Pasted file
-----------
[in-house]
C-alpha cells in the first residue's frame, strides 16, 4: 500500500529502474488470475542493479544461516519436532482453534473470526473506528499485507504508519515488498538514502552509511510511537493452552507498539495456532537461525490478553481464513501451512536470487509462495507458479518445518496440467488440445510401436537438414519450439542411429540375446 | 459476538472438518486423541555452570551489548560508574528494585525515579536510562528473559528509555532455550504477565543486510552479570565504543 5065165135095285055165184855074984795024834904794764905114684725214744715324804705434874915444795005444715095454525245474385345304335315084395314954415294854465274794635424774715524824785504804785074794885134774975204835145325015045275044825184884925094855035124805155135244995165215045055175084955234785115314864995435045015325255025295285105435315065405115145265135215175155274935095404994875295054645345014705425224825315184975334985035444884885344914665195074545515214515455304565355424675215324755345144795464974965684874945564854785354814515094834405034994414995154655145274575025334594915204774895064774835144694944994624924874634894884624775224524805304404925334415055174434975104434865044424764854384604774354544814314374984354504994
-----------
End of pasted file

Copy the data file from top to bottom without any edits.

[in-house]
C-alpha cells in the first residue's frame, strides 16, 4: 500500500529502474488470475542493479544461516519436532482453534473470526473506528499485507504508519515488498538514502552509511510511537493452552507498539495456532537461525490478553481464513501451512536470487509462495507458479518445518496440467488440445510401436537438414519450439542411429540375446 | 459476538472438518486423541555452570551489548560508574528494585525515579536510562528473559528509555532455550504477565543486510552479570565504543 5065165135095285055165184855074984795024834904794764905114684725214744715324804705434874915444795005444715095454525245474385345304335315084395314954415294854465274794635424774715524824785504804785074794885134774975204835145325015045275044825184884925094855035124805155135244995165215045055175084955234785115314864995435045015325255025295285105435315065405115145265135215175155274935095404994875295054645345014705425224825315184975334985035444884885344914665195074545515214515455304565355424675215324755345144795464974965684874945564854785354814515094834405034994414995154655145274575025334594915204774895064774835144694944994624924874634894884624775224524805304404925334415055174434975104434865044424764854384604774354544814314374984354504994